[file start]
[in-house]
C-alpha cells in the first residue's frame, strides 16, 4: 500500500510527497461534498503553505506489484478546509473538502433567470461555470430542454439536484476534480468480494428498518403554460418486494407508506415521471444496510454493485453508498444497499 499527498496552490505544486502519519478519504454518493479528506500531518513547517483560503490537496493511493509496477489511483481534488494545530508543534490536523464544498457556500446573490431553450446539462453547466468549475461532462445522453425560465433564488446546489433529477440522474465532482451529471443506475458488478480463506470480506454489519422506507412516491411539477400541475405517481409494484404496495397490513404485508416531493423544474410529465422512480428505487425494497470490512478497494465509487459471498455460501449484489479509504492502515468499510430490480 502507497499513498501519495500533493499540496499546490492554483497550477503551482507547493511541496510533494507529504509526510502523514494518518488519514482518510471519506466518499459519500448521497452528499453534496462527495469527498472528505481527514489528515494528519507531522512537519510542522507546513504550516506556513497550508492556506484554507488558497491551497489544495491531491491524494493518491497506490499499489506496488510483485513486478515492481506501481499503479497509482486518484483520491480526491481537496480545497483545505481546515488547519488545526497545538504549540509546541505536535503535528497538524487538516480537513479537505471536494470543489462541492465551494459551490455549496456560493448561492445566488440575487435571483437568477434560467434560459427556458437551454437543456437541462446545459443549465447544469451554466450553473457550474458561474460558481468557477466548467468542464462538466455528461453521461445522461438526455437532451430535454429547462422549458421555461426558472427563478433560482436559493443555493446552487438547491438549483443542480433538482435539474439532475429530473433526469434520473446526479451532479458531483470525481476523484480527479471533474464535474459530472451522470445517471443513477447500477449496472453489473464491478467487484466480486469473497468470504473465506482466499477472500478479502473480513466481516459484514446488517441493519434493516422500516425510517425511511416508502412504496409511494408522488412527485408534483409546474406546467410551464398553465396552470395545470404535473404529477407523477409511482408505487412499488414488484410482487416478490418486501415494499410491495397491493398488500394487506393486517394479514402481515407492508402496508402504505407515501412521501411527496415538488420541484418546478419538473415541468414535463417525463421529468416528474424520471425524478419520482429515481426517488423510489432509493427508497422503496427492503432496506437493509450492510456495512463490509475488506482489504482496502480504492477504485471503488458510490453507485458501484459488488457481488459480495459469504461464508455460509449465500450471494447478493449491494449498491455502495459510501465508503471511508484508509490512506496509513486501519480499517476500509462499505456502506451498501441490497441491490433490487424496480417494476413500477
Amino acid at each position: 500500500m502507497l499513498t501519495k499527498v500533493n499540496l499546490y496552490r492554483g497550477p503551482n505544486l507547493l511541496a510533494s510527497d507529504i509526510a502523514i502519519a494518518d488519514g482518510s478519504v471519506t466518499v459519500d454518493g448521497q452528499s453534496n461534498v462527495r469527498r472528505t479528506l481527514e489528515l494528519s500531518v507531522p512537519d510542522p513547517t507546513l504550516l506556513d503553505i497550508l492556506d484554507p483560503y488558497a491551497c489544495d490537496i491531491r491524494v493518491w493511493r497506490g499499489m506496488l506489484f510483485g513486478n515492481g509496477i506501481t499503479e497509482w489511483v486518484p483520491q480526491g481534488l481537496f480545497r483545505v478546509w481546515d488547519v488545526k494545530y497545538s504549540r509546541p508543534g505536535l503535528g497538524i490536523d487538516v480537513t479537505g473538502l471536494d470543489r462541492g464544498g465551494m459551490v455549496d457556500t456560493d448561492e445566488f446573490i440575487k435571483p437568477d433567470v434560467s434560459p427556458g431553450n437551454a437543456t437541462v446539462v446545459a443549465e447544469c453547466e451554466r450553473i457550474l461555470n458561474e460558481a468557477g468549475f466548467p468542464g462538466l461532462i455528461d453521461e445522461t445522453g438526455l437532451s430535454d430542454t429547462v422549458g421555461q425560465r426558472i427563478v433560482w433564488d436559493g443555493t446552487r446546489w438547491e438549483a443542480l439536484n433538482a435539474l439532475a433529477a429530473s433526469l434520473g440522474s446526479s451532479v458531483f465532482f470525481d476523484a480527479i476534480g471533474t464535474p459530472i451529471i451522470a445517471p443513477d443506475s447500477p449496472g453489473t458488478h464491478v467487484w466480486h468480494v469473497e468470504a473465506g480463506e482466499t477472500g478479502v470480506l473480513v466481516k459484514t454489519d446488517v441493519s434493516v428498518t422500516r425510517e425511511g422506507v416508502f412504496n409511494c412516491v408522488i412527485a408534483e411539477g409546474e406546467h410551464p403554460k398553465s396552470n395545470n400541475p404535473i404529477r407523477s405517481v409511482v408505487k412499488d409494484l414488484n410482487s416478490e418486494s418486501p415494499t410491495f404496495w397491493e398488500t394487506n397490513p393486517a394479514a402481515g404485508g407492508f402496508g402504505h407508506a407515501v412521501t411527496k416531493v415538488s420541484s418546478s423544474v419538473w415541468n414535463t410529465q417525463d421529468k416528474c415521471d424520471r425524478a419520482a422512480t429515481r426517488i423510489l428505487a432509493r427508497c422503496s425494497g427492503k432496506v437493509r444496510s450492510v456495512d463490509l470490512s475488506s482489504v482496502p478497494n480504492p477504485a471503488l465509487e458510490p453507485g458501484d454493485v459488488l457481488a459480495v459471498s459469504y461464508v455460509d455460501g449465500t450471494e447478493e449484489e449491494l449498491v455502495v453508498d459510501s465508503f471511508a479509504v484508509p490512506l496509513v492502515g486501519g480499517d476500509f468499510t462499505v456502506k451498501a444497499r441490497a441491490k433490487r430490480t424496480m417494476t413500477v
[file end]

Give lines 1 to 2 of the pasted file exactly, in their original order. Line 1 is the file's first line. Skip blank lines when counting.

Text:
[in-house]
C-alpha cells in the first residue's frame, strides 16, 4: 500500500510527497461534498503553505506489484478546509473538502433567470461555470430542454439536484476534480468480494428498518403554460418486494407508506415521471444496510454493485453508498444497499 499527498496552490505544486502519519478519504454518493479528506500531518513547517483560503490537496493511493509496477489511483481534488494545530508543534490536523464544498457556500446573490431553450446539462453547466468549475461532462445522453425560465433564488446546489433529477440522474465532482451529471443506475458488478480463506470480506454489519422506507412516491411539477400541475405517481409494484404496495397490513404485508416531493423544474410529465422512480428505487425494497470490512478497494465509487459471498455460501449484489479509504492502515468499510430490480 502507497499513498501519495500533493499540496499546490492554483497550477503551482507547493511541496510533494507529504509526510502523514494518518488519514482518510471519506466518499459519500448521497452528499453534496462527495469527498472528505481527514489528515494528519507531522512537519510542522507546513504550516506556513497550508492556506484554507488558497491551497489544495491531491491524494493518491497506490499499489506496488510483485513486478515492481506501481499503479497509482486518484483520491480526491481537496480545497483545505481546515488547519488545526497545538504549540509546541505536535503535528497538524487538516480537513479537505471536494470543489462541492465551494459551490455549496456560493448561492445566488440575487435571483437568477434560467434560459427556458437551454437543456437541462446545459443549465447544469451554466450553473457550474458561474460558481468557477466548467468542464462538466455528461453521461445522461438526455437532451430535454429547462422549458421555461426558472427563478433560482436559493443555493446552487438547491438549483443542480433538482435539474439532475429530473433526469434520473446526479451532479458531483470525481476523484480527479471533474464535474459530472451522470445517471443513477447500477449496472453489473464491478467487484466480486469473497468470504473465506482466499477472500478479502473480513466481516459484514446488517441493519434493516422500516425510517425511511416508502412504496409511494408522488412527485408534483409546474406546467410551464398553465396552470395545470404535473404529477407523477409511482408505487412499488414488484410482487416478490418486501415494499410491495397491493398488500394487506393486517394479514402481515407492508402496508402504505407515501412521501411527496415538488420541484418546478419538473415541468414535463417525463421529468416528474424520471425524478419520482429515481426517488423510489432509493427508497422503496427492503432496506437493509450492510456495512463490509475488506482489504482496502480504492477504485471503488458510490453507485458501484459488488457481488459480495459469504461464508455460509449465500450471494447478493449491494449498491455502495459510501465508503471511508484508509490512506496509513486501519480499517476500509462499505456502506451498501441490497441491490433490487424496480417494476413500477